Financial Planning, Retirement

When Saving For Retirement, It Pays To Be Persistent

1/16/20 12:00 PM

iStock-626627280.jpgRoughly $8.4 trillion were held in 401(k)s and other defined contribution (DC) plans at the end of the first half of 2019, according to updated data from the Investment Company Institute (ICI). That represents a significant rebound from just $3.6 trillion in 2008 during the heart of the “Great Recession,” accounts for more than a quarter (28 percent) of all U.S. retirement assets at the end of Q2, and equates to almost one-tenth of Americans’ aggregate financial assets. The ICI report also revealed that the vast majority of DC participants in America continued to save using their workplace-provided retirement plans during the first six months of 2019. Specifically, only 1.3 percent of participants stopped making contributions to their DC plans in H1, a new all-time low and less than a third of what was seen during the last economic downturn.

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This is especially encouraging since an earlier study by ICI and the Employee Benefits Research Institute (EBRI) found that when saving for retirement, it pays to be persistent. Indeed, the duo analyzed the performance differences between 401(k) participants who have consistently stayed invested in a single plan and those who have not. Around 6.1 million of the nearly 27.1 million 401(k) plan participants in the EBRI/ICI database maintained accounts at the end of each year during the sample period. More than a quarter (26.4 percent) of participants in the consistent group had a 401(k) balance greater than $200,000, and another 18.4 percent had between $100,000 and $200,000 in total assets. In contrast, only 10.5 percent of the broader EBRI/ICI 401(k) database, which includes participants and plans entering and leaving, had accounts with more than $200,000, and just 9.0 percent had balances between $100,000 and $200,000. Further, the average 401(k) account balance of the consistent participant group was more than twice that of the broader database ($167,330 vs. $75,358), and the median was nearly five times as large ($82,338 vs. $16,836).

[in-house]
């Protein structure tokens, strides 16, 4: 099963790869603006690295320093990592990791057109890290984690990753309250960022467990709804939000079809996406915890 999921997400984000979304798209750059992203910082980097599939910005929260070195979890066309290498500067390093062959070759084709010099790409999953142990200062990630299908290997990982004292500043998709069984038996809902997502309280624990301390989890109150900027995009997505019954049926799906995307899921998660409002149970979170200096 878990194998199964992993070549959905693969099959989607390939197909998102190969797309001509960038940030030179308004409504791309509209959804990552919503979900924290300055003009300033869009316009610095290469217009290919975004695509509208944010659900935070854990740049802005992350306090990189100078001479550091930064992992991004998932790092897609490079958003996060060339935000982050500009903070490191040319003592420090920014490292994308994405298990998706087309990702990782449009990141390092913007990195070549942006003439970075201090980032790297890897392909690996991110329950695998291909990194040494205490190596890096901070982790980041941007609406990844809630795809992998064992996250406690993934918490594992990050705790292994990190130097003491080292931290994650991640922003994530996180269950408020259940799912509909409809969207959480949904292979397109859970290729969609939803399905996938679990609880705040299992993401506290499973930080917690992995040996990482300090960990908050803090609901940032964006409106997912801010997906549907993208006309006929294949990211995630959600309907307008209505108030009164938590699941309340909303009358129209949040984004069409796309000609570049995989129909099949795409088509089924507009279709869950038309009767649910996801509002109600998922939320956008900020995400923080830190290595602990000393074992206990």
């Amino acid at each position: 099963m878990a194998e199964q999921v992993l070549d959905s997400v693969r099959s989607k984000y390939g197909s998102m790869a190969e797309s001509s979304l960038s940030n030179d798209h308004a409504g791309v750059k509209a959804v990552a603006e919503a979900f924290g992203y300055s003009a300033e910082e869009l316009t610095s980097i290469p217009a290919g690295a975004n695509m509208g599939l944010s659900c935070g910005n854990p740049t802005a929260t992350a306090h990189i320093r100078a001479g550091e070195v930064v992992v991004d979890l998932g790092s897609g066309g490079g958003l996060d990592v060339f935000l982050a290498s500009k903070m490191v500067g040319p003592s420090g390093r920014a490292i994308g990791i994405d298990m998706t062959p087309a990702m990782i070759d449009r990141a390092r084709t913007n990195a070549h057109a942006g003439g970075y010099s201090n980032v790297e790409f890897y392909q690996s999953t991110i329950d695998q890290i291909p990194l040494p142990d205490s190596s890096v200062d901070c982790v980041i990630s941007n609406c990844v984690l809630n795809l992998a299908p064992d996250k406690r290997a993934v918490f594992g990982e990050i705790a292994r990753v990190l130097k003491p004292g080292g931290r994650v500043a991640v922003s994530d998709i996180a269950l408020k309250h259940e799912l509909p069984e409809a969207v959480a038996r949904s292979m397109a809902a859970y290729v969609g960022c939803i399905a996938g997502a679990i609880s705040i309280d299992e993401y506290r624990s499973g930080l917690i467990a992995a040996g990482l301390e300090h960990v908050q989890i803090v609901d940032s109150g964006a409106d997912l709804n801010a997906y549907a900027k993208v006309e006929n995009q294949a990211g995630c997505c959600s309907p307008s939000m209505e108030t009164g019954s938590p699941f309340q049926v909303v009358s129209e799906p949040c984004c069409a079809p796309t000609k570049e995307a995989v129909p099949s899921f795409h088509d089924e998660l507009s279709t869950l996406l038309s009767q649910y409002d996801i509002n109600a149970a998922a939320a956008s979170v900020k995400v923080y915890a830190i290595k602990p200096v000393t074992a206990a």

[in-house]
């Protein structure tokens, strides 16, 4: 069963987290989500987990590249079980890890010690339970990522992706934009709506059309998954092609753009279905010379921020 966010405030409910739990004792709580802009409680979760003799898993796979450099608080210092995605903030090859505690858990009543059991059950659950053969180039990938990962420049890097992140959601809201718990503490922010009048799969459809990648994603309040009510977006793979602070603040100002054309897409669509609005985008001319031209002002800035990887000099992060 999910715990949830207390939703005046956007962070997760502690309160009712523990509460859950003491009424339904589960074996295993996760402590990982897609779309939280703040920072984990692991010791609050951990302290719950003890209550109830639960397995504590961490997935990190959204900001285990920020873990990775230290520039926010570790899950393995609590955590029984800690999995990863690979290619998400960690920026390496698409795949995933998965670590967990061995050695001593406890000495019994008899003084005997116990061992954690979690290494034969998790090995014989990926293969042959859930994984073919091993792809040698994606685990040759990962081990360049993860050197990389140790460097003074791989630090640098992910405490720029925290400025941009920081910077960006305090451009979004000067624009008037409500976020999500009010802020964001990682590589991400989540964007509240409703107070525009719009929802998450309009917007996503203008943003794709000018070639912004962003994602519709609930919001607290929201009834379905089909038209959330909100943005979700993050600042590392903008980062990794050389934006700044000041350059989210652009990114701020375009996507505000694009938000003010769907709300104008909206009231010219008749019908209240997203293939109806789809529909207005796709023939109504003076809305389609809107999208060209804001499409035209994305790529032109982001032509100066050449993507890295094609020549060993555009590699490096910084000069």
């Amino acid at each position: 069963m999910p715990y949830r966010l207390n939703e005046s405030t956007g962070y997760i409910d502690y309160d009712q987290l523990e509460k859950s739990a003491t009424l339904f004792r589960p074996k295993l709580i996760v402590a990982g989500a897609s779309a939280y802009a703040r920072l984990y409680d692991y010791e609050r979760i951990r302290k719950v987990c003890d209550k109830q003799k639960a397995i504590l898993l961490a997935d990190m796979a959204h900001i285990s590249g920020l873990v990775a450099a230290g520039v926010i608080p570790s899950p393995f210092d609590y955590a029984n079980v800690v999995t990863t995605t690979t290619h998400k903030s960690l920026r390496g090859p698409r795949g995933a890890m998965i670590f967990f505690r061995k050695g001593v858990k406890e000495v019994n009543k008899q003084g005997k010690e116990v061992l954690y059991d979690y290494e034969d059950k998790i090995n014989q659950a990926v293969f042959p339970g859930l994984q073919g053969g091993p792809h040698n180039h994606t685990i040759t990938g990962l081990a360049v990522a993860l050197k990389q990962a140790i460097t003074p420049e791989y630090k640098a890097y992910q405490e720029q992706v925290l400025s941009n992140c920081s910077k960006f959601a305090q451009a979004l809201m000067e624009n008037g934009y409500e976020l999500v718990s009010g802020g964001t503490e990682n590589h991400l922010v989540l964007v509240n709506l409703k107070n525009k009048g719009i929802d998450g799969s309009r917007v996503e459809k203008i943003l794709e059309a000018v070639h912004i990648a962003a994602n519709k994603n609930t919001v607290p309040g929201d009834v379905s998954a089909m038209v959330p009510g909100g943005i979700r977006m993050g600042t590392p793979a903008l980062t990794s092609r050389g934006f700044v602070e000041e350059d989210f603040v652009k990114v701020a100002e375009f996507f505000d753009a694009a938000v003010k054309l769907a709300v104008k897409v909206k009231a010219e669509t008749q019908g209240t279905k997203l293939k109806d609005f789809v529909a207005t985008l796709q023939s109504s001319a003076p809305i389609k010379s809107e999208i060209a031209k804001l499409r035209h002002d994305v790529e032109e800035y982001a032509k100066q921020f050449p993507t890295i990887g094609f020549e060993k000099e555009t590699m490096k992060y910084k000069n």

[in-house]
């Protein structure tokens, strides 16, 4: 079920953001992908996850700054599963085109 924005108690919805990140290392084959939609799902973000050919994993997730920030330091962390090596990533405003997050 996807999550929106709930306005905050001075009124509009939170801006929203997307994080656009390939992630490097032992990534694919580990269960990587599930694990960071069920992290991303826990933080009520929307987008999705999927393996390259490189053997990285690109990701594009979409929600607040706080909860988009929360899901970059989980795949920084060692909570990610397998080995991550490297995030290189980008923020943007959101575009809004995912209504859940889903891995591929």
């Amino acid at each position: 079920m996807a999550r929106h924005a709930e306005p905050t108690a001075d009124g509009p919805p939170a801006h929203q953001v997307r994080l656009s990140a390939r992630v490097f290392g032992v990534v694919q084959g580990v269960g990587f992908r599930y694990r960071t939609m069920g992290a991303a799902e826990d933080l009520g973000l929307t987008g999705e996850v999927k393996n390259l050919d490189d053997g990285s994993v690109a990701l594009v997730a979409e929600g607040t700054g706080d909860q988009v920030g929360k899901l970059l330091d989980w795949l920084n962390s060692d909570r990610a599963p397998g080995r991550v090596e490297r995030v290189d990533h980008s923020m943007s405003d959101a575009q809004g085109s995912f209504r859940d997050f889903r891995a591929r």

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The consistent group’s higher average age and tenure likely helped but ongoing participation still appeared to have provided a noticeable boost to asset growth over the sample period. In fact, the average account balance for consistent participants increased by 122.0 percent over the 6-year horizon, and the median account balance jumped by 173.4 percent. Those gains equate to compound annual average growth rates of 14.2 percent and 18.3 percent, respectively. The near record long bull market of the past decade of course played a big role in this growth but consistent 401(k) participants again easily outperformed the broader group thanks to added help from a steadier inflow of contributions and lower overall withdrawal and loan activity (plan leakage). In summary, ICI’s Sarah Holden added that “Tracking the account balances of a consistent group of 401(k) participants highlights the growth potential of this powerful savings tool. These results demonstrate the benefit of persistent saving and underscore how 401(k) plans have become such a vital savings vehicle for millions of Americans.”

 

 

Sources: ICI, EBRI

Post author: Charles Couch

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